OHIO GENEALOGY EXPRESS


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Welcome to
Mahoning County, Ohio
History & Genealogy


Source:
Historical Collections of the

Mahoning Valley
containing an account of the Two
Pioneer Reunions:
together with a Selection of
Interesting Facts, Traditions, Biographical Sketches, Anecdotes, etc.
relating to the
Sale and Settlement of the Lands Belonging to
the Connecticut Land Company.
Vol. I
Youngstown:
Publ. by the Mahoning Valley Historical Society.
1876
-------------------

 

JACKSON TOWNSHIP,
MAHONING COUNTY.

Pg. 484

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     SAMUEL CALHOUN, who died in 1873, was the first actual settler in this township.  Samuel Riddle, John Morrison, and William Orr were others who settled very early, and Andrew Gault was the first white child born in the township.  The township was organized about the year 1815; was then called West Austintown, afterward Jackson.
     The Covenanter Church Association was organized in 1830, in the south-east part of the township, in the Gault and Ewing settlement.  This society is still worshiping at the same place where organized.  The Methodist Episcopal Church Society was organized the same year, 1830, at the center.  Some time after that they purchased a building and lot a little east of the center, which they afterward sold; and in 1840 they erected a new house for worship, one-fourth mile north of the center, which they continue to occupy.  In 1834 the German Lutherans and German Presbyterians were organized into a society, and in common erected a house for public worship one-half mile north of the center, which they still continue to use.  It has, however, been refitted once since its erection.  The pastors of the Lutheran denomination have been two, Rev. Henry Hewitt, the first; afterward the Rev. P. C. Becker, who is still in charge.  The Presbyterians, Revs. Peter Nemasmith, Heaton Rhule, Swisler, and J. B. Zumpe, and have each been in charge in the order mentioned, Zumpe being the present pastor.  The English Presbyterian societies of Ohlton and Orr's Corners united in one organization, and in 1872 erected a good, substantial house for worship a few rods east of the center.  This building has a bell, from Troy, of one thousand pounds weight, and it is heard four or five miles when rung.  The Rev. T. R. M'Mahon was the first pastor who. remained with 'them three years.  The Rev. M. Graham is now in charge.  All of the religious societies are in a prosperous condition.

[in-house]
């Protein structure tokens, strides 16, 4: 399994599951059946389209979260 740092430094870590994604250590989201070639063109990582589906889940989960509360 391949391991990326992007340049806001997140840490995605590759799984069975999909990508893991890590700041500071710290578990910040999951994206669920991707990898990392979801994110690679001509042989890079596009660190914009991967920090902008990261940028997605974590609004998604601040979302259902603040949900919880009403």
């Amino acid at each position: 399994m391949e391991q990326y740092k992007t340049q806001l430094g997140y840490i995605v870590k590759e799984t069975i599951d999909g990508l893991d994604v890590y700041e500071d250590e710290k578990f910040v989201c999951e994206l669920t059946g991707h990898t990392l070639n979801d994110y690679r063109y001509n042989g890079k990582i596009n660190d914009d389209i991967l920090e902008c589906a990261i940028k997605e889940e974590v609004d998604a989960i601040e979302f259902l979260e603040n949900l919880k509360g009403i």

The public-schools were few, and but little interest taken in education until 1840, when a new impulse moved the settlers.  They divided the township into eight school districts, with a fractional district in the south-west corner. T hey hired competent teachers, secured a good

[Page 485]

attendance of scholars, and from that time until the present. The citizens have felt a deep interest in the cause of education; and, as a consequence, the schools are in good condition, and the community are intelligent. An academy was erected at the center in 1859. The efforts of those who erected it have met with fair success.
      Merchandising has been carried on by the following-named persons: Colwell Porter, being the first who opened a store in a log cabin; he was followed by the firm of Porter & AnthonyMr. Koons had a store he sold to Mr. Graten, about the same time Porter sold his interest to Anthony.  David Anderson commenced business in 1843; afterward sold to John Cartwright.  About the same time Trumbull & Welkers had a store on the north-west corner of the center. David Anderson again commenced on the south-east corner, and Anthony & Flaugher on the south-west corner, 1856.  Anderson & Flaugher formed a partnership under the name of D. Anderson & Co., and in 1862 the name was changed to Anderson, Shaffer & Co.  That firm is doing business at the present time.  Welkers sold to Mohennan, Osborn & Lynns Lynns retired.  The firm was then Moherman, Osborn & Moherman, which afterward was changed to Wm. and A. Moherman. They were followed by Dickson & Kirk, who were burned September, 1874.  Folk & Anderson commenced in 1866.  Anderson retired, and the new firm of Folk, Metzal & Wanamaker commenced in 1868.  Metzal and Wanamaker retired, and Gideon Folk continued the business until his death, Feb. 14, 1873.  G. W. Osborn, and Osborn & Jones were in business a short time between 1865 and 1870.  Shields, Orr & Co., also had a furniture store for about one year.
     We have two physicians, one hotel, one tin shop, one broom shop, two wagon and carriage shops, one harness, three shops, four blacksmiths, and six saw-mills in this township.
                                                      D. Anderson.

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NOTES:

 

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